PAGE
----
Cryptocurrency debit cards are unlikely to bridge the gap between cryptocurrencies and fiat money, as they offer very little in the way of advantages over traditional cards – to say nothing of the problems with cryptocurrencies themselves.
Cryptocurrencies have grown in popularity in the past year, thus many fintech start-ups including Chain2Pay, Paycent, FuzeX, and Wirex have launched cryptocurrency debit cards with the aim of creating more cohesion between cryptocurrencies and fiat money. The cryptocurrency debit cards allow users to spend cryptocurrencies at merchants and retailers. However, the difference between these and regular debit cards is that behind the scenes, payments are automatically routed to partner cryptocurrency exchanges and instantly debited from users’ cryptocurrency balances.
One of the primary benefits for consumers of using cryptocurrency debit cards is that it avoids unreasonably high currency exchange rates for international transactions. This is prevalent when frequent travellers go abroad and need to use their debit card to pay for products and services in the local currency. An additional benefit for consumers in spending cryptocurrencies rather than exchanging currencies for each country is in terms of the lower conversion rates in markets that have high levels of currency volatility.
However, these benefits are unlikely to benefit users in the near future; bitcoin is still unstable and will be limited in its ability to become a viable means of payment or mainstream asset class, exemplified by the peaks and valleys in bitcoin’s price throughout 2018. Indeed, we are now seeing a precipitous fall in the value of not only bitcoin but other cryptocurrencies as well, further calling into question the value of a cryptocurrency debit card as compared to standard payment cards.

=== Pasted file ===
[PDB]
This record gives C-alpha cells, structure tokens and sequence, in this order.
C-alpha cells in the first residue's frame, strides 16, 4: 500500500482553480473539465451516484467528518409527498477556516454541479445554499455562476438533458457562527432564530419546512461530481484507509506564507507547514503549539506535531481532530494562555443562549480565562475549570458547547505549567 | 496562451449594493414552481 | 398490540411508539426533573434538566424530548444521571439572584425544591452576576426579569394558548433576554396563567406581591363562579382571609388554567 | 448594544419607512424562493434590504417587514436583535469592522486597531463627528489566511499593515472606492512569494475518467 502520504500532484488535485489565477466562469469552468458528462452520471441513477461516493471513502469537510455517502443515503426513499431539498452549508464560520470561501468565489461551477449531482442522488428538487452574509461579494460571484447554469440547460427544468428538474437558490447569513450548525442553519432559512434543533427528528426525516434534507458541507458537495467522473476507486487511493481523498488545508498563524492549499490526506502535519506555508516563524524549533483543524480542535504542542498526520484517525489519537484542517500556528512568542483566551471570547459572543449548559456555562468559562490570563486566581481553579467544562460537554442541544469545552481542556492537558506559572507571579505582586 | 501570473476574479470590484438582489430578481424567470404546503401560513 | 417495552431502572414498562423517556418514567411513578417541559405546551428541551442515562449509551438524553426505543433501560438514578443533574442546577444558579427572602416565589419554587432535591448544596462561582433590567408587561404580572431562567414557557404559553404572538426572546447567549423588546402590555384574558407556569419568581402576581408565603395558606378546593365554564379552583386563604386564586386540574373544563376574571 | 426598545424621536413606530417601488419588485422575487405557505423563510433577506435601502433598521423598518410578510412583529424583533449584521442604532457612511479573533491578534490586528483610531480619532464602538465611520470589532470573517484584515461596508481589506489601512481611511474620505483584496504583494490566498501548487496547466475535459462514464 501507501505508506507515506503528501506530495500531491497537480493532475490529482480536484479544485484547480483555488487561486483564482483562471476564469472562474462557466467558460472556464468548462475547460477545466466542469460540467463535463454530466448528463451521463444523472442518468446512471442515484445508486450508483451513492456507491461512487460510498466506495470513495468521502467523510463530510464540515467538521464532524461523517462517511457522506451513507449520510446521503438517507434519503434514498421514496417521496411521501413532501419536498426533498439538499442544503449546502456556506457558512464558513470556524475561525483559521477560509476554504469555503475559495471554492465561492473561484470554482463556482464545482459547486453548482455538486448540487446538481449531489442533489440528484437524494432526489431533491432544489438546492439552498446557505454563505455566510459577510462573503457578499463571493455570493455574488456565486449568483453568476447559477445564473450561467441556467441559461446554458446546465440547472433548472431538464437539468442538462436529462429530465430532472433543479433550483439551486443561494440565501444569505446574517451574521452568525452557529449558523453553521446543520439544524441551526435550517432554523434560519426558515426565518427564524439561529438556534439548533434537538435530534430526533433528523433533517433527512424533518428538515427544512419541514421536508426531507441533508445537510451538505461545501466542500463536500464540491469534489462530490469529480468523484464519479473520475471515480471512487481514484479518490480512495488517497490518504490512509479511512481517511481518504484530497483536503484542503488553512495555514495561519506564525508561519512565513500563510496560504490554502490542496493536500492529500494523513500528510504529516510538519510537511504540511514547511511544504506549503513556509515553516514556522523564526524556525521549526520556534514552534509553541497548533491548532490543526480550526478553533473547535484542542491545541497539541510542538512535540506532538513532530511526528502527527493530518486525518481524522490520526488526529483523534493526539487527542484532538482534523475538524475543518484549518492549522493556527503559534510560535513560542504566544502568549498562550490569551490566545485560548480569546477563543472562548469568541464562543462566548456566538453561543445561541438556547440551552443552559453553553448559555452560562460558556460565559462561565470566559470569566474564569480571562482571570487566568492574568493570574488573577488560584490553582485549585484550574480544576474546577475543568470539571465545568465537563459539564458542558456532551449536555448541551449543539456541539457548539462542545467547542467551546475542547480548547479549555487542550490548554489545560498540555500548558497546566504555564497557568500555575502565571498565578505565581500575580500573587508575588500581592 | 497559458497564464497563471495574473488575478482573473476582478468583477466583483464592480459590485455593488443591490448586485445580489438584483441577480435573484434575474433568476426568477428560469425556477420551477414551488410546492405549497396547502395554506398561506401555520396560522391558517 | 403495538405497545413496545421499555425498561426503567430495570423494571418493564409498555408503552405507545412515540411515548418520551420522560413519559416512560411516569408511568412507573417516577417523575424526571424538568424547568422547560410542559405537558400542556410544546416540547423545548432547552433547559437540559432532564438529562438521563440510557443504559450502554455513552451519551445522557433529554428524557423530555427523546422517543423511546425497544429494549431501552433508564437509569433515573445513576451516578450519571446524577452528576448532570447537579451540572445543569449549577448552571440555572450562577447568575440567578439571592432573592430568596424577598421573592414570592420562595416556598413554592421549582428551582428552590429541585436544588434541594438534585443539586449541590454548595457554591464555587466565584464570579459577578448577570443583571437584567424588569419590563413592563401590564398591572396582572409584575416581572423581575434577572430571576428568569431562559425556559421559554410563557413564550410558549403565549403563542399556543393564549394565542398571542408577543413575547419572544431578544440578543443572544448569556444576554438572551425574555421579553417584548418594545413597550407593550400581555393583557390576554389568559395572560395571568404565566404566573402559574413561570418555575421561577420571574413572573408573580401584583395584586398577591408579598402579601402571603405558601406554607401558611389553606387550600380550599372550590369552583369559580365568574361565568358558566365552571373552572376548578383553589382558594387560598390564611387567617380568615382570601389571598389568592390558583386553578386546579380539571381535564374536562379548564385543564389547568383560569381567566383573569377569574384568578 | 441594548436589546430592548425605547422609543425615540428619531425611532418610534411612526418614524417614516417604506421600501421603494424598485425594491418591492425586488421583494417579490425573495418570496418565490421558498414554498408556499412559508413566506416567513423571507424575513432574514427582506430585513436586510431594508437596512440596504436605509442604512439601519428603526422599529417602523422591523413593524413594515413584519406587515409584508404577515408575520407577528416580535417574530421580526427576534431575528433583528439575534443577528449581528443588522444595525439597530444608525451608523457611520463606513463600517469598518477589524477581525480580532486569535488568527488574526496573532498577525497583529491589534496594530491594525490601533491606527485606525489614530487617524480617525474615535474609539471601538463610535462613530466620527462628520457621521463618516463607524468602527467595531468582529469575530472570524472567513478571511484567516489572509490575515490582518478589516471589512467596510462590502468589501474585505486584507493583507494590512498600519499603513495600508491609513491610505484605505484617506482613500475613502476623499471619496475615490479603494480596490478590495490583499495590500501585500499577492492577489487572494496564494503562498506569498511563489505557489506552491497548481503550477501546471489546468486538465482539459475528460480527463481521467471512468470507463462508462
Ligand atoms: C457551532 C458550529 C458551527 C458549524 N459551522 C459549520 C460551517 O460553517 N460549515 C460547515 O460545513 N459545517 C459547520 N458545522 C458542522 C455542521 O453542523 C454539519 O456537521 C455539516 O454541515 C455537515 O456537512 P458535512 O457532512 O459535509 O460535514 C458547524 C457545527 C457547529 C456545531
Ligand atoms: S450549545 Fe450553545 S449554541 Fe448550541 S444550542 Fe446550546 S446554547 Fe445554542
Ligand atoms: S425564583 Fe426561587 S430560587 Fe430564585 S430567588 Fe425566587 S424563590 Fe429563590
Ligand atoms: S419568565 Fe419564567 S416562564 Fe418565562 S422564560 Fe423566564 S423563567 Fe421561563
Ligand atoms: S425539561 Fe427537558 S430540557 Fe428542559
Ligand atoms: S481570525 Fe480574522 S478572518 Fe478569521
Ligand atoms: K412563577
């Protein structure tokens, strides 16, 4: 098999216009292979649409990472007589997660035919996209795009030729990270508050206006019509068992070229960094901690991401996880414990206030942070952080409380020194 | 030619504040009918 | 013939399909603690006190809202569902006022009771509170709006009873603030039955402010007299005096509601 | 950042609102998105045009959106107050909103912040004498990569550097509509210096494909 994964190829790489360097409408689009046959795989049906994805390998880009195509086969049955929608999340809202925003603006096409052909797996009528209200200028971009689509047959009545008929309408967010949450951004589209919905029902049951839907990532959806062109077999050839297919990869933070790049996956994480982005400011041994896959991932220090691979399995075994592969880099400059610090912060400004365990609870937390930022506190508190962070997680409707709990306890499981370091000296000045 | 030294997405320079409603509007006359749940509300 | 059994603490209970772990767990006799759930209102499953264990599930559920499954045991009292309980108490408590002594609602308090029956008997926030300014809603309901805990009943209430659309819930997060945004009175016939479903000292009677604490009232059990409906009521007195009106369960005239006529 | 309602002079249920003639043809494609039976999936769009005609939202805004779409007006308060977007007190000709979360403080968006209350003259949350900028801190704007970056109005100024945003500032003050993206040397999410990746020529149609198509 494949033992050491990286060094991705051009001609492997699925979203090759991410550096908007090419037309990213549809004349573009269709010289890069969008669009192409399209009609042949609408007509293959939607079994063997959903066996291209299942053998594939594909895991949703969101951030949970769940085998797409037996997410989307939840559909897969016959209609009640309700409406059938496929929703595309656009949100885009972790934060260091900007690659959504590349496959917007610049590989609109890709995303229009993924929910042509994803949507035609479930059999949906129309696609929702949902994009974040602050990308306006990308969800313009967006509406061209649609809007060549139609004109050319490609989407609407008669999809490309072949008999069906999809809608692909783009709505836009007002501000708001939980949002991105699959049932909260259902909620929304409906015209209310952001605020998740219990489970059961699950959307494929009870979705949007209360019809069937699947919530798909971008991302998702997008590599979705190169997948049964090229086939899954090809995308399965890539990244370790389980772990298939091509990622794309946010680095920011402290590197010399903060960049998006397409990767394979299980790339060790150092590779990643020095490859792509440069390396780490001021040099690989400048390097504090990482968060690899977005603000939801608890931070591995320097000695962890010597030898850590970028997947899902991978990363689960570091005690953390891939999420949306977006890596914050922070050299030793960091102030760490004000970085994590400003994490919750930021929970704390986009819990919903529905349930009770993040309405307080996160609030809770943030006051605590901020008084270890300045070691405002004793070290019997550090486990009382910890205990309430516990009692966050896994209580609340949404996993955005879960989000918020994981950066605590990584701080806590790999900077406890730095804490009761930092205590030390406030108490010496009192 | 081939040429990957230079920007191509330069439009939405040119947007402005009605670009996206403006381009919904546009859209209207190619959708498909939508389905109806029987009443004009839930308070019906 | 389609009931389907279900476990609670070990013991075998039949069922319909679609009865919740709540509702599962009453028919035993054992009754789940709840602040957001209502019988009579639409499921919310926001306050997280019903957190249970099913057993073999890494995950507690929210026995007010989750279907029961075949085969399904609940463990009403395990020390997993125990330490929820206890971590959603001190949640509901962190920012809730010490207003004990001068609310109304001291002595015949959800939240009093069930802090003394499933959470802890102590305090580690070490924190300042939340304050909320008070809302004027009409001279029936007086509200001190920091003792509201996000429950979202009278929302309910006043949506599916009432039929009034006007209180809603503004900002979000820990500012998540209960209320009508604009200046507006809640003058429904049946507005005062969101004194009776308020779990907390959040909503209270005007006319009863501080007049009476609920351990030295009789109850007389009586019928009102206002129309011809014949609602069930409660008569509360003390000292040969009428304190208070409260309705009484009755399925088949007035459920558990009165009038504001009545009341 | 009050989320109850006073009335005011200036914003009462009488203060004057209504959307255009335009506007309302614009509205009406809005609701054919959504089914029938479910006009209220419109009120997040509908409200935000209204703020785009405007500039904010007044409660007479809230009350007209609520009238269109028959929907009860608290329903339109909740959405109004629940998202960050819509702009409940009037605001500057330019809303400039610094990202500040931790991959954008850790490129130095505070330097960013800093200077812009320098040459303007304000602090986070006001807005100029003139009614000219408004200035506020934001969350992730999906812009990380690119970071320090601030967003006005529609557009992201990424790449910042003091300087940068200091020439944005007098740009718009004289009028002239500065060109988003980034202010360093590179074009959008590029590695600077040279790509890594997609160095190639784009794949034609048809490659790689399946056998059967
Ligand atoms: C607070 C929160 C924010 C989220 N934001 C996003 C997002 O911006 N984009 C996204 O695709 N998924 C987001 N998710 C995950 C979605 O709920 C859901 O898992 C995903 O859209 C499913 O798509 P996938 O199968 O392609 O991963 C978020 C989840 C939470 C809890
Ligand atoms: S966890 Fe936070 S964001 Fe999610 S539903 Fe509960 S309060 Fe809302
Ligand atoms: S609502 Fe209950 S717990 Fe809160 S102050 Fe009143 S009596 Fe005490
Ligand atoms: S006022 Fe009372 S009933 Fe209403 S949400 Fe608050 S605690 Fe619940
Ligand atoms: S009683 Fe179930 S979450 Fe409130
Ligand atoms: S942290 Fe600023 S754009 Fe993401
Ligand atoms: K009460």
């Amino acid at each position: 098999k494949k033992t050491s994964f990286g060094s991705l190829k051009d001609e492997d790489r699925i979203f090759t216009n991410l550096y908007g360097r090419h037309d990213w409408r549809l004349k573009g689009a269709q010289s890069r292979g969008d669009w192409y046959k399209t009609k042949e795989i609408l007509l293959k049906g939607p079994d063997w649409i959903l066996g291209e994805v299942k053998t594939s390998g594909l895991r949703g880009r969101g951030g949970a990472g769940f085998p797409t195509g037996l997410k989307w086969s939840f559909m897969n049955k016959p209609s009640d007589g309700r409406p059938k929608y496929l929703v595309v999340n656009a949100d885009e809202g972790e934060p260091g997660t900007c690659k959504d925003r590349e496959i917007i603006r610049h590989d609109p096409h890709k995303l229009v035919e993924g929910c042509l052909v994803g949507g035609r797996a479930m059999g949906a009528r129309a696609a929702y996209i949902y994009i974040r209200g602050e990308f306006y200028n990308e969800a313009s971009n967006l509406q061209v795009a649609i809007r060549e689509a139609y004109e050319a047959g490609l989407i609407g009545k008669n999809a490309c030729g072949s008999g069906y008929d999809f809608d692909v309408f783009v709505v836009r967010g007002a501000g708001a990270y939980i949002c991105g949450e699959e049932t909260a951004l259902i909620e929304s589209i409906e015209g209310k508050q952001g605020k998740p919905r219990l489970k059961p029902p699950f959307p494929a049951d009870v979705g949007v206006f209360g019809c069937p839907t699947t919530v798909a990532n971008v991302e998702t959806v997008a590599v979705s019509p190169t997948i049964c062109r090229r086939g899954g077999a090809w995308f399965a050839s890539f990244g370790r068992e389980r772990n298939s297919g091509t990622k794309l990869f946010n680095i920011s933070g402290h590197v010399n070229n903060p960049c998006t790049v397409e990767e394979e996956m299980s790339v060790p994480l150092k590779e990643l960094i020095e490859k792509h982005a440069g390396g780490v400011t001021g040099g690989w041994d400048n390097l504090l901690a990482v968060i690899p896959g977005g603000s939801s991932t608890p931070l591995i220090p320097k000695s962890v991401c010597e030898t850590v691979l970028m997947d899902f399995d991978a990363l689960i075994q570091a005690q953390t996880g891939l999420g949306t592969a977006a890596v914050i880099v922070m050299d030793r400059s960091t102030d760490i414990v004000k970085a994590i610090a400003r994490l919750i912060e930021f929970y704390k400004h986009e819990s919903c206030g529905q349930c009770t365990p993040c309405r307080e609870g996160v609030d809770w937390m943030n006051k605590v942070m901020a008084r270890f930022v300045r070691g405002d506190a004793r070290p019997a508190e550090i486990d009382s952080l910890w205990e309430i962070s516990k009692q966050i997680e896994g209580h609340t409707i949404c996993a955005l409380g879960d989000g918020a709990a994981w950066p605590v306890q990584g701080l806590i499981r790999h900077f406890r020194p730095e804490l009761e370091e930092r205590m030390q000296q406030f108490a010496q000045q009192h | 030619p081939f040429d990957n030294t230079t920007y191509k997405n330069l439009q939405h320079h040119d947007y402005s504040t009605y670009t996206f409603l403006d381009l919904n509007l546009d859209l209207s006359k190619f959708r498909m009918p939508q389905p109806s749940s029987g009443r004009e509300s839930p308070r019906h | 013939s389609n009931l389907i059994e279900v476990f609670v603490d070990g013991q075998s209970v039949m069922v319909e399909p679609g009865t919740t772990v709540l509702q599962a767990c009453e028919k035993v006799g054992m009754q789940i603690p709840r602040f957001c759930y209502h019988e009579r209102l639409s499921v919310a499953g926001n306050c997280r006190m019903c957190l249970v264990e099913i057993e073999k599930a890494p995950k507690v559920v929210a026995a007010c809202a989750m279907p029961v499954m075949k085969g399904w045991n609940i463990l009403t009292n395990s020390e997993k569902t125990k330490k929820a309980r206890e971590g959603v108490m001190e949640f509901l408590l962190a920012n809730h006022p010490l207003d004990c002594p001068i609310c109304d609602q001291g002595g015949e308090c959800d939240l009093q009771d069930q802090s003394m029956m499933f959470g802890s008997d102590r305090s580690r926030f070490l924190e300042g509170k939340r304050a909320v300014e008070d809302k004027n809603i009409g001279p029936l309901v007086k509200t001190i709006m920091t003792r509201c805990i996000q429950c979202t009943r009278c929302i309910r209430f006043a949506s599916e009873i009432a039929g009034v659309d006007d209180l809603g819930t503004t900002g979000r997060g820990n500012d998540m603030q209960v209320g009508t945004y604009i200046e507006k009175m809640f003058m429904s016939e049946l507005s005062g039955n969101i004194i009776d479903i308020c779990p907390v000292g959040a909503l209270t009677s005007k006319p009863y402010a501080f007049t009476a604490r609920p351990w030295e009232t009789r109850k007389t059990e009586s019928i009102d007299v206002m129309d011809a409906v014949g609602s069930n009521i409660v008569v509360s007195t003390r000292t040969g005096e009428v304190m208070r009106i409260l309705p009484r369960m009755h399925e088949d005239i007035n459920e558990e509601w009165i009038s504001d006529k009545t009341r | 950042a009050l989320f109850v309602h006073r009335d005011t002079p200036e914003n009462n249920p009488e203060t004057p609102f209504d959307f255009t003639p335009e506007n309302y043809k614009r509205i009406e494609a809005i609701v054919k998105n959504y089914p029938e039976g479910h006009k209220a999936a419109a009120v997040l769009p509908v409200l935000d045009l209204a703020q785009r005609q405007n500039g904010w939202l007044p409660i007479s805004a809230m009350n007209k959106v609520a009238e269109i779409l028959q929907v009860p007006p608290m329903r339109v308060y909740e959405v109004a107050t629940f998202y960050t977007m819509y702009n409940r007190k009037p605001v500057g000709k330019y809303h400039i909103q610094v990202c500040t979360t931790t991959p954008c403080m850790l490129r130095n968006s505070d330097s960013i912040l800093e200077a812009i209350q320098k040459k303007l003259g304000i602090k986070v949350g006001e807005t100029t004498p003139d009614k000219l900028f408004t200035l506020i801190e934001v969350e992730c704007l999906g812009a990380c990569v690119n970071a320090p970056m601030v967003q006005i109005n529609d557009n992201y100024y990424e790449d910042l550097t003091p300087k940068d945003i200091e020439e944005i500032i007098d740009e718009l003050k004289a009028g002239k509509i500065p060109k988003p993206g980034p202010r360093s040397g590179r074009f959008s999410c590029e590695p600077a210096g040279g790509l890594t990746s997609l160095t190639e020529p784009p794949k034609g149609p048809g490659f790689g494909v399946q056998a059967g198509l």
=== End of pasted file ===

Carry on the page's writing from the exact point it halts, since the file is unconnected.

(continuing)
The aim of cryptocurrency debit cards is to familiarise consumers with cryptocurrency as a ‘viable currency;’ however, cryptocurrency debit cards will remain a niche market.
Another disadvantage is that many traditional banks refuse to accept customers who have purchased cryptocurrencies, as this raises anti-money laundering concerns because of its anonymity. Recently, US lenders such as TD Bank and PNC Bank have declined to provide mortgages to people who have funded their purchase deposit by selling cryptocurrencies. This will further relegate cryptocurrencies to users for whom the anonymity of transactions outweighs the detriments of volatility, and who will potentially be barred from doing business with retail banks.
While cryptocurrency debit cards may prevent high currency exchange rates for international transactions, they are not the answer to replacing fiat money in the near future. This is particularly due to the small base of cryptocurrency holders (and the even smaller sub-set of those who would be willing to spend cryptocurrency rather than hold or sell it) and banks’ unwillingness to deal in cryptocurrencies or support consumers who have dealt in them. The market is currently hostile to cryptocurrencies, and these cards will not do anything to change that.
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